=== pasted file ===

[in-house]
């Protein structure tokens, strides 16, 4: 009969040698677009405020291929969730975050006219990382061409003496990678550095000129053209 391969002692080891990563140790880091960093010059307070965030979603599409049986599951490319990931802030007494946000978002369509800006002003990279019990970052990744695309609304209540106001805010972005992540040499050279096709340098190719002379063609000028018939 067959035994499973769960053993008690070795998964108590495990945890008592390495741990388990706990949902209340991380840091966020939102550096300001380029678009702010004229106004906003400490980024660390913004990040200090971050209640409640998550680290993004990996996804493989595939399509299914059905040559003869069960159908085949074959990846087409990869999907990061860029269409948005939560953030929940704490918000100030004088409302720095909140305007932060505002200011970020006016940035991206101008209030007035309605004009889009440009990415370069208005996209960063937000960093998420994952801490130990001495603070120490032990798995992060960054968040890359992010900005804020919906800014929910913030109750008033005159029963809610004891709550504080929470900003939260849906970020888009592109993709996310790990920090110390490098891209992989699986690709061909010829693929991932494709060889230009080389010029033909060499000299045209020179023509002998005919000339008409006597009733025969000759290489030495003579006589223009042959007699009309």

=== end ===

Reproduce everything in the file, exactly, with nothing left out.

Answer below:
[in-house]
């Protein structure tokens, strides 16, 4: 009969040698677009405020291929969730975050006219990382061409003496990678550095000129053209 391969002692080891990563140790880091960093010059307070965030979603599409049986599951490319990931802030007494946000978002369509800006002003990279019990970052990744695309609304209540106001805010972005992540040499050279096709340098190719002379063609000028018939 067959035994499973769960053993008690070795998964108590495990945890008592390495741990388990706990949902209340991380840091966020939102550096300001380029678009702010004229106004906003400490980024660390913004990040200090971050209640409640998550680290993004990996996804493989595939399509299914059905040559003869069960159908085949074959990846087409990869999907990061860029269409948005939560953030929940704490918000100030004088409302720095909140305007932060505002200011970020006016940035991206101008209030007035309605004009889009440009990415370069208005996209960063937000960093998420994952801490130990001495603070120490032990798995992060960054968040890359992010900005804020919906800014929910913030109750008033005159029963809610004891709550504080929470900003939260849906970020888009592109993709996310790990920090110390490098891209992989699986690709061909010829693929991932494709060889230009080389010029033909060499000299045209020179023509002998005919000339008409006597009733025969000759290489030495003579006589223009042959007699009309």